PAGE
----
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The History Ancient Silk Road

Post Time:2020-05-13 Views:
With its origins in the Han dynasty, the silk road was a series of trade routes that extended from China, across Central Asia, to as far as Europe. Historically, the Silk Road was a key link between China and the West. Along with it, not only goods but also ideas were exchanged between the two great civilizations of Rome and China. However, it seems to be in the nature of human beings to move from one place to another, to trade with their neighbours for goods, skills, and ideas. That’s where modern commerce and trade evolved from, and also what today’s concept of globalization is based on.
Belt and Road Initiative:
Looking back into history, it’s hard to neglect the role of the network of communication routes and trade paths crisscrossing the Eurasian region, known as the Silk Road, which was widely considered as the link connecting China and the west for the first time, as well as the inspiration for today’s Belt and Road Initiative.
Very much mirrored in the strategy which was proposed in 2013, the legacy of the ancient trade route once again displays its importance and dynamism in terms of economic cooperation and cultural communication. With Belt and Road Initiative, a past glory for China and the rest of the world will ultimately be restored in the 21st century.
From when East met West to Marco Polos pioneering voyage:
To fully understand the significance of the Belt and Road Initiative today, you need to know about its glorious past as the legendary Silk Road, which dated back to the Han dynasty (206 BC - 220 AD). The Silk Road was an ancient network of interconnected trade routes stretching some 6,000 kilometres from Eu-rope through the Middle East and Central Asia to the Far East. The overland, intercontinental Silk Road divided into northern and southern routes bypassing the Taklamakan Desert and Lop Nur in today’s Xinjiang Uygur Autonomous Region.
More than 700 years ago, the Italian explorer Marco Polo took four years to travel along the route through present-day Iraq, Iran, and Turkmenistan to ancient China and documented his voyage, which recorded a culture completely unknown to Europe at that time and did much to kick start the Western age of exploration.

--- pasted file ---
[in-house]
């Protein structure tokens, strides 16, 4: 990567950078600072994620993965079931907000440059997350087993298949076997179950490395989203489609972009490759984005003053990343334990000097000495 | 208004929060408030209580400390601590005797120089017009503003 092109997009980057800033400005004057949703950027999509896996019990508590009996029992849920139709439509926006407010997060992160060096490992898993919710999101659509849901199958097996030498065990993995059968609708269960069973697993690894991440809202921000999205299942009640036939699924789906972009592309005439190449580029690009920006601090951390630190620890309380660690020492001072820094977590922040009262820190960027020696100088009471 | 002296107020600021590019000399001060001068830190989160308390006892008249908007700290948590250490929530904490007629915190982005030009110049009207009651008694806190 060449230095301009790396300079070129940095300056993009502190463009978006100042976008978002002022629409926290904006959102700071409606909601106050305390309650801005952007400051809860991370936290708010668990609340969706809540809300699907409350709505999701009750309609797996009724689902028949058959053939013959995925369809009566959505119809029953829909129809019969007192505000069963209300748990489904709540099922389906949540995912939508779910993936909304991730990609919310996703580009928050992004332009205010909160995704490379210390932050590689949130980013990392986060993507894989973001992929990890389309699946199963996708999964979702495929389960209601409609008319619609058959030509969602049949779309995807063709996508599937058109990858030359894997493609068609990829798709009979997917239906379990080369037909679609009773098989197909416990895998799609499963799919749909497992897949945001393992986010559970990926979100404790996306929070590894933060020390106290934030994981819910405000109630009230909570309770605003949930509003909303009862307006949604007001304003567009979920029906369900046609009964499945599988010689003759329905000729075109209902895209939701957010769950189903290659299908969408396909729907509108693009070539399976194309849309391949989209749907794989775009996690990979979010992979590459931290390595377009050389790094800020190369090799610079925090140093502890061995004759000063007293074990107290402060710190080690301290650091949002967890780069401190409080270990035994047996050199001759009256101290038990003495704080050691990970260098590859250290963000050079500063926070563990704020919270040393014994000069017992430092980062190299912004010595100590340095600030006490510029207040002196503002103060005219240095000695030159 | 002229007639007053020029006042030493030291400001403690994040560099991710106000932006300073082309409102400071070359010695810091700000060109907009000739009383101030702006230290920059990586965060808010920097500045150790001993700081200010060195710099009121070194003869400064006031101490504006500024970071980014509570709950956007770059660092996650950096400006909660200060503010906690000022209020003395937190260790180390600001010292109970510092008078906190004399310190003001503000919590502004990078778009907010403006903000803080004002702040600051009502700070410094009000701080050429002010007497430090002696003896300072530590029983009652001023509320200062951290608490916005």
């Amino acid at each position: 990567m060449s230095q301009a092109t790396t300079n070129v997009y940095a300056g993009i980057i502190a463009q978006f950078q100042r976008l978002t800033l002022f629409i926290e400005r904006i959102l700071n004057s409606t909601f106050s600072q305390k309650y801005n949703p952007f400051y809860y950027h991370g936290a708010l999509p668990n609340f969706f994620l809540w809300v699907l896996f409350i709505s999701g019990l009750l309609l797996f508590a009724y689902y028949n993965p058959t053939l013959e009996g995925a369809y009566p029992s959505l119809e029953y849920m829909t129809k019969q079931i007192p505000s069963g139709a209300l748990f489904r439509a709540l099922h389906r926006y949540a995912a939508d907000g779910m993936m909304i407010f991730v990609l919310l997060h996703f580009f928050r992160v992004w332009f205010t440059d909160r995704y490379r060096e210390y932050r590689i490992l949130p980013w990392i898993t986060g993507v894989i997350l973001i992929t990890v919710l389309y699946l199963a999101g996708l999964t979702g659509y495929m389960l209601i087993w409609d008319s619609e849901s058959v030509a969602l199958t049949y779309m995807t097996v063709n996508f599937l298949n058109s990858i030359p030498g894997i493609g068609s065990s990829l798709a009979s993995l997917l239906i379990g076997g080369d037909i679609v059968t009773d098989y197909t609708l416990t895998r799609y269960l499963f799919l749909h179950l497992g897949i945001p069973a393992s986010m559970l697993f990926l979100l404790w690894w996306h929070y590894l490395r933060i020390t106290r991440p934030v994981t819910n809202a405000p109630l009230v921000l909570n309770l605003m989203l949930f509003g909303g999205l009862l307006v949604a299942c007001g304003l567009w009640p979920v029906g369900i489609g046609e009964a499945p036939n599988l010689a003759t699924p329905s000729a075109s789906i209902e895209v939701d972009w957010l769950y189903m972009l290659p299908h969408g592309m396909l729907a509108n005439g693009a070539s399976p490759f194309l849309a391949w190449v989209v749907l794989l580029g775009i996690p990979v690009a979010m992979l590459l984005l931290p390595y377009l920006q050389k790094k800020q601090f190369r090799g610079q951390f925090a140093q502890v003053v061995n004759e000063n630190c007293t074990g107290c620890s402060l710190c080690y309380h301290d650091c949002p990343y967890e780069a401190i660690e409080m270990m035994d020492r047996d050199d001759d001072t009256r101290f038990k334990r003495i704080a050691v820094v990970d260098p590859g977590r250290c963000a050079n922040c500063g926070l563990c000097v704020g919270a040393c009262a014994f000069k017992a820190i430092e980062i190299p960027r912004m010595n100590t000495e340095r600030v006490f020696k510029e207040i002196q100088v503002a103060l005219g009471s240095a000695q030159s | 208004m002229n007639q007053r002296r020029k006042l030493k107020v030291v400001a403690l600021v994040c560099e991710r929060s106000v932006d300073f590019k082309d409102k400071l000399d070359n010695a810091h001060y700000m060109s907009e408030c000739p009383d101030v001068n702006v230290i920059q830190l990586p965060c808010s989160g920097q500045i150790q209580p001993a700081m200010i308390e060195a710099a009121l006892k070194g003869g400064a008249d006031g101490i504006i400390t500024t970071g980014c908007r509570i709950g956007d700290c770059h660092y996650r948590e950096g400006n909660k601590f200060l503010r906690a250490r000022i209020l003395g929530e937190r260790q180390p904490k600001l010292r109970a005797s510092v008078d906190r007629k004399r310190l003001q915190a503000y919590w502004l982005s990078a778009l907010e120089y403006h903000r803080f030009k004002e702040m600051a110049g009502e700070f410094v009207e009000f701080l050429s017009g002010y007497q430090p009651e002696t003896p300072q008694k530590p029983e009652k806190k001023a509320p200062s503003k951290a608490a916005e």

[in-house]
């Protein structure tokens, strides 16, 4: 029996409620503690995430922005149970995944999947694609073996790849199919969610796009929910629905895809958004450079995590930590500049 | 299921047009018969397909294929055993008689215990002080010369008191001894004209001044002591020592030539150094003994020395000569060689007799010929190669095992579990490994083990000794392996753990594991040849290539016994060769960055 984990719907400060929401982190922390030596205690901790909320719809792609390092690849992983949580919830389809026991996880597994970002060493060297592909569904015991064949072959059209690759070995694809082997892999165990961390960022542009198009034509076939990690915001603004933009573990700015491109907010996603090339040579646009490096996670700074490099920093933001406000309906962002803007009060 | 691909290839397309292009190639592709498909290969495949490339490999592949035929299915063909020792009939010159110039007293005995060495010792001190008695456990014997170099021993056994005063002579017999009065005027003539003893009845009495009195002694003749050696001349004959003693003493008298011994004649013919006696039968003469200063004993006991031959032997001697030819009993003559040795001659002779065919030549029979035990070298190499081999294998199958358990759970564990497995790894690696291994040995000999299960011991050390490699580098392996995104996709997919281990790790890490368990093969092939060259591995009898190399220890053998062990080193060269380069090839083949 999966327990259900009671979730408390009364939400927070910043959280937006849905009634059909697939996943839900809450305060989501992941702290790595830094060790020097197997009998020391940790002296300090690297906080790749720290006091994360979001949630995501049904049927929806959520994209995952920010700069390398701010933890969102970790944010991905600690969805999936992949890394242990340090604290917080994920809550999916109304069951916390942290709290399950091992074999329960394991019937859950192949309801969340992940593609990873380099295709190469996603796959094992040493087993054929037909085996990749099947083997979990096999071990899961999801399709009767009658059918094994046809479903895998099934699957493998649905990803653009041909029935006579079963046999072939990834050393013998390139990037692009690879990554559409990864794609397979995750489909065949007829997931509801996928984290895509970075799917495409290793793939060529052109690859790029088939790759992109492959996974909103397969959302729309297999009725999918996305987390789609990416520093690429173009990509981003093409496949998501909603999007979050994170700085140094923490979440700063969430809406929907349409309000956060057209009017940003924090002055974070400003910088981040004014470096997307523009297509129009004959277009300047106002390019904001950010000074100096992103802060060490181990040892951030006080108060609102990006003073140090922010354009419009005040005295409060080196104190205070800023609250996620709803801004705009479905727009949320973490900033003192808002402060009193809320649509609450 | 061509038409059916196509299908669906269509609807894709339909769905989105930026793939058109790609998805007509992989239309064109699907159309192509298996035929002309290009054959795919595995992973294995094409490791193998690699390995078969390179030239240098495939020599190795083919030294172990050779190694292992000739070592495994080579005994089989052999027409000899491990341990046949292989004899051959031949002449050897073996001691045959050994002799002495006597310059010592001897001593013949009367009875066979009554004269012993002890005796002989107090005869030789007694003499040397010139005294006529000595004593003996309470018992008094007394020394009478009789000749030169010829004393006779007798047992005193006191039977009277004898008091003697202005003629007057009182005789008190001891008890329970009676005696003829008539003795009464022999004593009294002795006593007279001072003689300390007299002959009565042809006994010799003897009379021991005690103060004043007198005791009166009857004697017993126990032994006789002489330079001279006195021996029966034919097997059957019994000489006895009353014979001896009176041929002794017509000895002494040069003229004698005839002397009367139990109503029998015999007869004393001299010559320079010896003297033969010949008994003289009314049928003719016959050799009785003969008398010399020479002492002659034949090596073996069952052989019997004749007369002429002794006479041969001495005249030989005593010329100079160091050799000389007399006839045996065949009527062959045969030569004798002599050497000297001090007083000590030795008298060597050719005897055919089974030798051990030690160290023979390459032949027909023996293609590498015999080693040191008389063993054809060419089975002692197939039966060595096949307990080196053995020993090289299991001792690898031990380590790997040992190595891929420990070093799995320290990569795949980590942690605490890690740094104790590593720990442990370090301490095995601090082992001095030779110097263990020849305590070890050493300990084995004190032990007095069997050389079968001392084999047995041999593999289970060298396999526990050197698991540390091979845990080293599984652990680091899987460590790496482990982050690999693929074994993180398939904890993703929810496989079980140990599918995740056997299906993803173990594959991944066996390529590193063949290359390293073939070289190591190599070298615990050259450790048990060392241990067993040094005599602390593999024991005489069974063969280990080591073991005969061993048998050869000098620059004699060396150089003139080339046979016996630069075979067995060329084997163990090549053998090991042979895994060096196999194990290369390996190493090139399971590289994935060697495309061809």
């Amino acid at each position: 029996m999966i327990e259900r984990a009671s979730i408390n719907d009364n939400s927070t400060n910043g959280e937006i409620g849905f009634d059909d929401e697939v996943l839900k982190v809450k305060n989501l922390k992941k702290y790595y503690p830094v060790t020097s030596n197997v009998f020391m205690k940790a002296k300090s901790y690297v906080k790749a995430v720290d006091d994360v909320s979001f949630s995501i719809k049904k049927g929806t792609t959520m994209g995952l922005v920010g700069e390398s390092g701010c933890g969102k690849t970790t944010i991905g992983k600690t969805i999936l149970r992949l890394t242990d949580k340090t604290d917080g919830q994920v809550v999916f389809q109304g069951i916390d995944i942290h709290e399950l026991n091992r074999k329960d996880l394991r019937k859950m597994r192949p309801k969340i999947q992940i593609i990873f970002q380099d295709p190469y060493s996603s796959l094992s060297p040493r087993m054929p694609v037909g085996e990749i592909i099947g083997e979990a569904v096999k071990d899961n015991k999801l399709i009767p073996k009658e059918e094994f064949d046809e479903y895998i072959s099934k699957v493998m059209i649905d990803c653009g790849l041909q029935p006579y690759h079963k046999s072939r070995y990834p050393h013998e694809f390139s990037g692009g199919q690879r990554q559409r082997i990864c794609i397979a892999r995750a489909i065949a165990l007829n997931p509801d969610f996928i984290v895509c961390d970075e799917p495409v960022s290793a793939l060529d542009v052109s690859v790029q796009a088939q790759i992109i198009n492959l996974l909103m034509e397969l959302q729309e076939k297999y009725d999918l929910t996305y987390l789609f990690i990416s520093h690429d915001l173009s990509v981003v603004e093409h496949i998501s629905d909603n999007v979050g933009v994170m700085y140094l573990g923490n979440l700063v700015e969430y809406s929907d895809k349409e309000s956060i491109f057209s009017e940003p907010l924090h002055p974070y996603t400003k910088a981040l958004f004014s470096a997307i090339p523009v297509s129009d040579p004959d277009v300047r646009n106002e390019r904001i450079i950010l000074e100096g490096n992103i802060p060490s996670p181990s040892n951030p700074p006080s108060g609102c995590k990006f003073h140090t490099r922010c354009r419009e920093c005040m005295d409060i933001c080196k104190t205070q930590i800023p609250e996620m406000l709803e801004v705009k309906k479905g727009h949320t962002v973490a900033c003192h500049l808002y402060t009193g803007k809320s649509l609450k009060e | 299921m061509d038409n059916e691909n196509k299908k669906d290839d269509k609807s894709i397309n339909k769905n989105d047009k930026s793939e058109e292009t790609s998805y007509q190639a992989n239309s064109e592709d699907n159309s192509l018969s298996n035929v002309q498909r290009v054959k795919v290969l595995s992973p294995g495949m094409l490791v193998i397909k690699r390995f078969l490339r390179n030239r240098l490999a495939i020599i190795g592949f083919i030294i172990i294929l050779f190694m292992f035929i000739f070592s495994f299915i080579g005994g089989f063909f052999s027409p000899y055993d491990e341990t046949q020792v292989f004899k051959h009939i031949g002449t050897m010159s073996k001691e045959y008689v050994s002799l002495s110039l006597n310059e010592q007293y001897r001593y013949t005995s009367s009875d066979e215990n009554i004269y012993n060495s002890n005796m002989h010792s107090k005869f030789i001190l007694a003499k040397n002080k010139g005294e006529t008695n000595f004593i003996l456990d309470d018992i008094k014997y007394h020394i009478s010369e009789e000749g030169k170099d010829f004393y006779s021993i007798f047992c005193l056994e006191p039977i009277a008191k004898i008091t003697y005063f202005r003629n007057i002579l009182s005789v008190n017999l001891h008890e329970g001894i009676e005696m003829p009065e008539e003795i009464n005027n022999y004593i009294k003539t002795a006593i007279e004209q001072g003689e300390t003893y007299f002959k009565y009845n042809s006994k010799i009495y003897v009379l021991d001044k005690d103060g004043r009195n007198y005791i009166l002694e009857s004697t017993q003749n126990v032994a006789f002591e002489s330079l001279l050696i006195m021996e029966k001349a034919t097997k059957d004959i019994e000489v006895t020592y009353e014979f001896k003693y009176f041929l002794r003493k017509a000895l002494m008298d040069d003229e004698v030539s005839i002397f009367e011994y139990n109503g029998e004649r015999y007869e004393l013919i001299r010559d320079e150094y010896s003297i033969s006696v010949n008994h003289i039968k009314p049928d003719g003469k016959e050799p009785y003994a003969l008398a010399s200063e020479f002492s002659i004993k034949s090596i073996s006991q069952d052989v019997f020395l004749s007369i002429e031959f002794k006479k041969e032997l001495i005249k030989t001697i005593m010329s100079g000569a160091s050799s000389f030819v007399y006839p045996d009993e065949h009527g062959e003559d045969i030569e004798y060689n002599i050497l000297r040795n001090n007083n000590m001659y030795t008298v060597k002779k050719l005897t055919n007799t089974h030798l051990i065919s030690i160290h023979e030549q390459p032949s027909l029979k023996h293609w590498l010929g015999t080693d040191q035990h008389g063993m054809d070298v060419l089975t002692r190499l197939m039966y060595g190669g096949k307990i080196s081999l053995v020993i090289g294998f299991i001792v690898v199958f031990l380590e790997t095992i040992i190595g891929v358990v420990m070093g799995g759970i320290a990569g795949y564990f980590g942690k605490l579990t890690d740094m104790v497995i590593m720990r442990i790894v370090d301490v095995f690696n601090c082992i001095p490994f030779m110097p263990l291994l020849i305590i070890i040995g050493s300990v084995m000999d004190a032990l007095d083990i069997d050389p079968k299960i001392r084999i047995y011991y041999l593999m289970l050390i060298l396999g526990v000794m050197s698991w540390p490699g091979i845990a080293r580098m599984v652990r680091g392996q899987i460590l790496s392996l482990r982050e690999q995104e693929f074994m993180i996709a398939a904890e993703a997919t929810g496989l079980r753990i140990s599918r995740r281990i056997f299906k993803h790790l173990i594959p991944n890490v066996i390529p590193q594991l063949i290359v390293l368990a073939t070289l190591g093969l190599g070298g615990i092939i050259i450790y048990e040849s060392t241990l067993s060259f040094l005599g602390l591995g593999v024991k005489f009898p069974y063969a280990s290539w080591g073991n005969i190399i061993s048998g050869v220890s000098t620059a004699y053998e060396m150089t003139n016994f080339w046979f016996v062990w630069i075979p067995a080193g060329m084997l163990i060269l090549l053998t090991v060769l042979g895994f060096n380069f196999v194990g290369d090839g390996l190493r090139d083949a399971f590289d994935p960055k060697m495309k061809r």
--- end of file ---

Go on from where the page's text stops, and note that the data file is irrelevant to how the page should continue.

Beyond silk: A diverse trade route:
The historic trade route derived its name from lucrative Chinese silk, which was one of China’s chief exports and most precious diplomatic gifts. However, the term was not widely used until the mid-nineteenth century, when the German geologist Baron Ferdinand von Richthofen called the trade and communication network Die Seidenstrasse (the Silk Road) in one of his books.
Other luxuries were later transported to the west across the Silk Road, including porcelain, fine jewellery, tea, gold, exquisitely carved jade, spices, coral and ivory. Trade was not just one-way traffic - in the opposite direction, bronze weapons, furs, ceramics and cinnamon bark were sent China’s way from the west.
Maritime routes were also crucial in this network, linking south Asia through the Strait of Malacca and the Arabian Sea to the Mediterranean by sea, and were mainly used for the trade of spices, thus becoming known as the Spice Routes.

Routes of communication:
These vast trade networks also brought about continuous and widespread interaction between many cultures, an exchange that was perhaps the most profound legacy of the Silk Road. Languages, knowledge, ideas, cultures and beliefs were exchanged between peoples constantly mixing together and moving along the Silk Road, a phenomenon that left its mark on the cities along the trade route. Through this multicultural exchange, which was previously unprecedented in world history, science, technology, arts, literature and crafts were all greatly influenced, with the Silk Road leaving behind a legacy that continues to be felt throughout the region today.
Ancient cities connected along the Silk Road Chang'an:
Chang'an was one of the most important ancient imperial capitals and cities in Chinese history and was located close to today's Xi'an, in Shaanxi Province. As the starting point of the Silk Road, it was an industrial and commercial hub of the nation for millennia and acted as a key crossroads for people of various cultural backgrounds, ethnic identities and religious beliefs from regions throughout Asia and the Middle East.
The ancient city featured two bustling business and trade districts - the East Market and the West Market - both thriving centres of commerce in Chang'an during the Tang Dynasty. The West Market, which was dedicated to trade in foreign and exotic merchandise, attracted a great number of international customers and merchants, bringing together people from Central Asia, Persia, Arabia, South Asia, Korea and Japan.
If you are interested in Xi'an, please read these post: How to perfect your 72-hour visa-free stay in Xi'an and Silk Road Travel to Xi'an Muslim Quarter.
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